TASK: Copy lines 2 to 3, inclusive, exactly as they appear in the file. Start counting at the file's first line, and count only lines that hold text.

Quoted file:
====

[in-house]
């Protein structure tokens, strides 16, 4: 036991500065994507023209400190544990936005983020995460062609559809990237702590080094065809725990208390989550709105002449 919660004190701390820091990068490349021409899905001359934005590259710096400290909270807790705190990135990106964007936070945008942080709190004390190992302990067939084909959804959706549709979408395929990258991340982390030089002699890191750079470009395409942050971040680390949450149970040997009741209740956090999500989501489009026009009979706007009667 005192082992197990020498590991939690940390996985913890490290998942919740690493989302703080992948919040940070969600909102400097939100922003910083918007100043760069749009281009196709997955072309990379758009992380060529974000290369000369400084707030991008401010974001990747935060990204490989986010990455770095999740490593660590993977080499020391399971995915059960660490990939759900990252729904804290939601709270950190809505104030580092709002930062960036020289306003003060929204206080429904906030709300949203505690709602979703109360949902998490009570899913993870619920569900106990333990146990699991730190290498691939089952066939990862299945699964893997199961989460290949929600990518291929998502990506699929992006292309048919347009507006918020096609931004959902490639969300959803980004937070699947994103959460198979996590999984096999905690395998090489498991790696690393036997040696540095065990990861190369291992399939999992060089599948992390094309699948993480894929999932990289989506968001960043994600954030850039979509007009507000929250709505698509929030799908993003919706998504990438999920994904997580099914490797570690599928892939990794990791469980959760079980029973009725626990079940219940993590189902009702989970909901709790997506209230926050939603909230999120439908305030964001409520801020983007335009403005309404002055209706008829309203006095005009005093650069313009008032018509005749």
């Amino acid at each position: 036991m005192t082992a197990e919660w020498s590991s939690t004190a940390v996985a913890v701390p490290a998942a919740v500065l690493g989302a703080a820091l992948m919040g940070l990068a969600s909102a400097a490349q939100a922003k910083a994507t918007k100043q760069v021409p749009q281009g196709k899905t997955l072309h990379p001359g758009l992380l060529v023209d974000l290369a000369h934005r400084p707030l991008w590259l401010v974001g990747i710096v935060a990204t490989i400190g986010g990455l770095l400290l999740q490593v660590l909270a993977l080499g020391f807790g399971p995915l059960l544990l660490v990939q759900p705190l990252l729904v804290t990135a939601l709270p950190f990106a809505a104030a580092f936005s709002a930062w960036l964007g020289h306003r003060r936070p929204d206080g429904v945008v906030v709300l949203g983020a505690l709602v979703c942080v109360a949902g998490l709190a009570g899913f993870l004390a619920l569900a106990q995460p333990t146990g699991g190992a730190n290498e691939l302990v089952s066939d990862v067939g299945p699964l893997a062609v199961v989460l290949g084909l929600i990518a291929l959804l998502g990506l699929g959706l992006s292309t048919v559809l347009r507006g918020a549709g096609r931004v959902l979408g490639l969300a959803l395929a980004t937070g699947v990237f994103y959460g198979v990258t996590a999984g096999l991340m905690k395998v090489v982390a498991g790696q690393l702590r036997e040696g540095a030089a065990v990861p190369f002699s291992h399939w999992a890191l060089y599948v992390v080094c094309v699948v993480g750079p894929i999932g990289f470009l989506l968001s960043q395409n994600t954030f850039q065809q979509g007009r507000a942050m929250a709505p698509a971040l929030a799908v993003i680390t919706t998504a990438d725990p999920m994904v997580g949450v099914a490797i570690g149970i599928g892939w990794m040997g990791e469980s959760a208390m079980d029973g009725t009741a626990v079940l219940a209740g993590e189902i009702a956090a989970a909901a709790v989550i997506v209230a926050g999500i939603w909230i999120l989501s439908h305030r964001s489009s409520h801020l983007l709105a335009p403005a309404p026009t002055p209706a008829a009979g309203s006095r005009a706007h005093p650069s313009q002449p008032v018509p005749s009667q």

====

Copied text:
């Protein structure tokens, strides 16, 4: 036991500065994507023209400190544990936005983020995460062609559809990237702590080094065809725990208390989550709105002449 919660004190701390820091990068490349021409899905001359934005590259710096400290909270807790705190990135990106964007936070945008942080709190004390190992302990067939084909959804959706549709979408395929990258991340982390030089002699890191750079470009395409942050971040680390949450149970040997009741209740956090999500989501489009026009009979706007009667 005192082992197990020498590991939690940390996985913890490290998942919740690493989302703080992948919040940070969600909102400097939100922003910083918007100043760069749009281009196709997955072309990379758009992380060529974000290369000369400084707030991008401010974001990747935060990204490989986010990455770095999740490593660590993977080499020391399971995915059960660490990939759900990252729904804290939601709270950190809505104030580092709002930062960036020289306003003060929204206080429904906030709300949203505690709602979703109360949902998490009570899913993870619920569900106990333990146990699991730190290498691939089952066939990862299945699964893997199961989460290949929600990518291929998502990506699929992006292309048919347009507006918020096609931004959902490639969300959803980004937070699947994103959460198979996590999984096999905690395998090489498991790696690393036997040696540095065990990861190369291992399939999992060089599948992390094309699948993480894929999932990289989506968001960043994600954030850039979509007009507000929250709505698509929030799908993003919706998504990438999920994904997580099914490797570690599928892939990794990791469980959760079980029973009725626990079940219940993590189902009702989970909901709790997506209230926050939603909230999120439908305030964001409520801020983007335009403005309404002055209706008829309203006095005009005093650069313009008032018509005749």
């Amino acid at each position: 036991m005192t082992a197990e919660w020498s590991s939690t004190a940390v996985a913890v701390p490290a998942a919740v500065l690493g989302a703080a820091l992948m919040g940070l990068a969600s909102a400097a490349q939100a922003k910083a994507t918007k100043q760069v021409p749009q281009g196709k899905t997955l072309h990379p001359g758009l992380l060529v023209d974000l290369a000369h934005r400084p707030l991008w590259l401010v974001g990747i710096v935060a990204t490989i400190g986010g990455l770095l400290l999740q490593v660590l909270a993977l080499g020391f807790g399971p995915l059960l544990l660490v990939q759900p705190l990252l729904v804290t990135a939601l709270p950190f990106a809505a104030a580092f936005s709002a930062w960036l964007g020289h306003r003060r936070p929204d206080g429904v945008v906030v709300l949203g983020a505690l709602v979703c942080v109360a949902g998490l709190a009570g899913f993870l004390a619920l569900a106990q995460p333990t146990g699991g190992a730190n290498e691939l302990v089952s066939d990862v067939g299945p699964l893997a062609v199961v989460l290949g084909l929600i990518a291929l959804l998502g990506l699929g959706l992006s292309t048919v559809l347009r507006g918020a549709g096609r931004v959902l979408g490639l969300a959803l395929a980004t937070g699947v990237f994103y959460g198979v990258t996590a999984g096999l991340m905690k395998v090489v982390a498991g790696q690393l702590r036997e040696g540095a030089a065990v990861p190369f002699s291992h399939w999992a890191l060089y599948v992390v080094c094309v699948v993480g750079p894929i999932g990289f470009l989506l968001s960043q395409n994600t954030f850039q065809q979509g007009r507000a942050m929250a709505p698509a971040l929030a799908v993003i680390t919706t998504a990438d725990p999920m994904v997580g949450v099914a490797i570690g149970i599928g892939w990794m040997g990791e469980s959760a208390m079980d029973g009725t009741a626990v079940l219940a209740g993590e189902i009702a956090a989970a909901a709790v989550i997506v209230a926050g999500i939603w909230i999120l989501s439908h305030r964001s489009s409520h801020l983007l709105a335009p403005a309404p026009t002055p209706a008829a009979g309203s006095r005009a706007h005093p650069s313009q002449p008032v018509p005749s009667q």